Ponderosa Pine 2009

Ponderosa Pine Range

Ponderosa Pine Range

Ponderosa Pine Range

Ponderosa Pine Range

The Pinus Ponderosa Var. Ponderosa is commonly known as Bull Pine, Pacific Ponderosa Pine, Ponderosa Pine, as well as Western Yellowpine

Ponderosa pine grows 60-150 ft. in cultivation (as much as 258 ft. in the wild) with a pyramidal, open crown. Old trees are devoid of branches for more than 1/2 of their height. Branches are short and pendulous, often turned up at the ends. Bark is cinnamon-brown to yellow-orange and flaky. Dark, gray-green to yellowish-green needles are long and occur in tufts of two or three at the ends of the twigs. Large to very large tree with broad, open, conical crown of spreading branches; 3 distinct geographic varieties.

This is the most widely distributed and common pine in North America. The typical variety, Ponderosa Pine or Pacific Ponderosa Pine (var. ponderosa), has long needles, 3 in a bundle, and large cones, and occurs in the Pacific Coast region. Rocky Mountain Ponderosa Pine or Interior Ponderosa Pine (var. scopulorum Engelm.) with short needles, 2 in a bundle, and small cones, is found in the Rocky Mountain region. Arizona Pine or Arizona Ponderosa Pine (var. arizonica (Engelm.) Shaw), occurring mainly in southeastern Arizona, has 5 slender needles in bundle. David Douglas, the Scottish botanical explorer, found this pine in 1826 and named it for its ponderous, or heavy, wood. This valuable timber tree is the most commercially important western pine. Its lumber is especially suited for window frames and panel doors. Quail, nutcrackers, squirrels, and many other kinds of wildlife consume the seeds; and chipmunks store them in their caches, thus aiding dispersal.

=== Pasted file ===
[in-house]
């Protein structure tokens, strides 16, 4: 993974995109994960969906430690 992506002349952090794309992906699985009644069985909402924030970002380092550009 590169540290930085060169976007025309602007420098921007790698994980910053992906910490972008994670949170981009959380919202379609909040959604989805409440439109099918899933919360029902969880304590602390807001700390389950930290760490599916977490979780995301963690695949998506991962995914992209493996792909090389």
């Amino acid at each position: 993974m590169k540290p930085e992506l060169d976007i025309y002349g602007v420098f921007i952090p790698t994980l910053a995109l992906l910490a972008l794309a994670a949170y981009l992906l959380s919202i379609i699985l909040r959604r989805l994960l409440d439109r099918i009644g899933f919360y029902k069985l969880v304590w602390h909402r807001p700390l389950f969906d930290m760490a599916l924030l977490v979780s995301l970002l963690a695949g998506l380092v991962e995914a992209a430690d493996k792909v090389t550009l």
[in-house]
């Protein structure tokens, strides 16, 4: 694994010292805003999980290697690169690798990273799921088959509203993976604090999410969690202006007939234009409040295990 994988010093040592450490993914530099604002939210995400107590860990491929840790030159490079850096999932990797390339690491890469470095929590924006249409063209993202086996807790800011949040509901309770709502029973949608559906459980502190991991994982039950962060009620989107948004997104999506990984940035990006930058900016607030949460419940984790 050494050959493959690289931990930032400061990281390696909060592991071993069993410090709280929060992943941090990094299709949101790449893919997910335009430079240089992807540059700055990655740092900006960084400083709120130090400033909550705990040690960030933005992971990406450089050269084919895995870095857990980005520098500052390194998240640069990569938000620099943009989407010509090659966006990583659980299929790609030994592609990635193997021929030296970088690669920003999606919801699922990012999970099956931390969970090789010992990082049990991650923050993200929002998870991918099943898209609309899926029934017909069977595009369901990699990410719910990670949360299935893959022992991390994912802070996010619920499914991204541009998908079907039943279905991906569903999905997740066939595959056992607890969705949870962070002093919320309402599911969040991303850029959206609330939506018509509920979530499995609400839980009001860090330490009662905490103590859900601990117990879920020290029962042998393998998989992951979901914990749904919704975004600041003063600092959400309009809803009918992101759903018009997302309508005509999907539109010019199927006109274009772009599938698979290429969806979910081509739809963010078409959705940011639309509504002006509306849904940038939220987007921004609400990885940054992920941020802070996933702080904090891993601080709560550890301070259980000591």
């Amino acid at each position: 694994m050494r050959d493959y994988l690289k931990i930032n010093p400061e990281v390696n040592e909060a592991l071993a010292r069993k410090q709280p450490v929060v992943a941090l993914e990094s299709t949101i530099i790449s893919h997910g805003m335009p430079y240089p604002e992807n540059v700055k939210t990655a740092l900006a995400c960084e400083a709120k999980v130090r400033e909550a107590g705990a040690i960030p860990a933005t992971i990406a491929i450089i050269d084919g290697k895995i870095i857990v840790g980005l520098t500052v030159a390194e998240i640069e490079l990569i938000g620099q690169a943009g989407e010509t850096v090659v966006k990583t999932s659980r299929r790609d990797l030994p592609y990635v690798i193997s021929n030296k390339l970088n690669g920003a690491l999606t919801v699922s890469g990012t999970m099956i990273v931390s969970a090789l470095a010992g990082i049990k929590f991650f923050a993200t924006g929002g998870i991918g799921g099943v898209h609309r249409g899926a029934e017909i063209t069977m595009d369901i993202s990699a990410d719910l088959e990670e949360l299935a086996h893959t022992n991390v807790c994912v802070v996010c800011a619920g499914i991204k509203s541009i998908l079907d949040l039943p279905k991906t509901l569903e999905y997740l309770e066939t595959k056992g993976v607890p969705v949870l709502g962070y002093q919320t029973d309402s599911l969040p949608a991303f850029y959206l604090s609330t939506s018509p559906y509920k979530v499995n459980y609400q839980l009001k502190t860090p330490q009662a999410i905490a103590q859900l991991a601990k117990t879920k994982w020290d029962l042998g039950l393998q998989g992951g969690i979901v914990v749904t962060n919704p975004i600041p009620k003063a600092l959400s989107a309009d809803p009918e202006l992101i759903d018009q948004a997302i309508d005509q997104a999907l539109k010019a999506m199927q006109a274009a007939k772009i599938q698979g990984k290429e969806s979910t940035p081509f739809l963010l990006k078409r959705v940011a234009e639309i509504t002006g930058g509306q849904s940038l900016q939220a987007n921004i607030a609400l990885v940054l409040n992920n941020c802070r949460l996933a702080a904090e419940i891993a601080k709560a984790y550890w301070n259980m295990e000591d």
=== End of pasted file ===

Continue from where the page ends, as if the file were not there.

Sourced:
http://www.treesofnorthamerica.net/trees/Ponderosa+Pine
http://www.wildflower.org/plants/result.php?id_plant=PIPO

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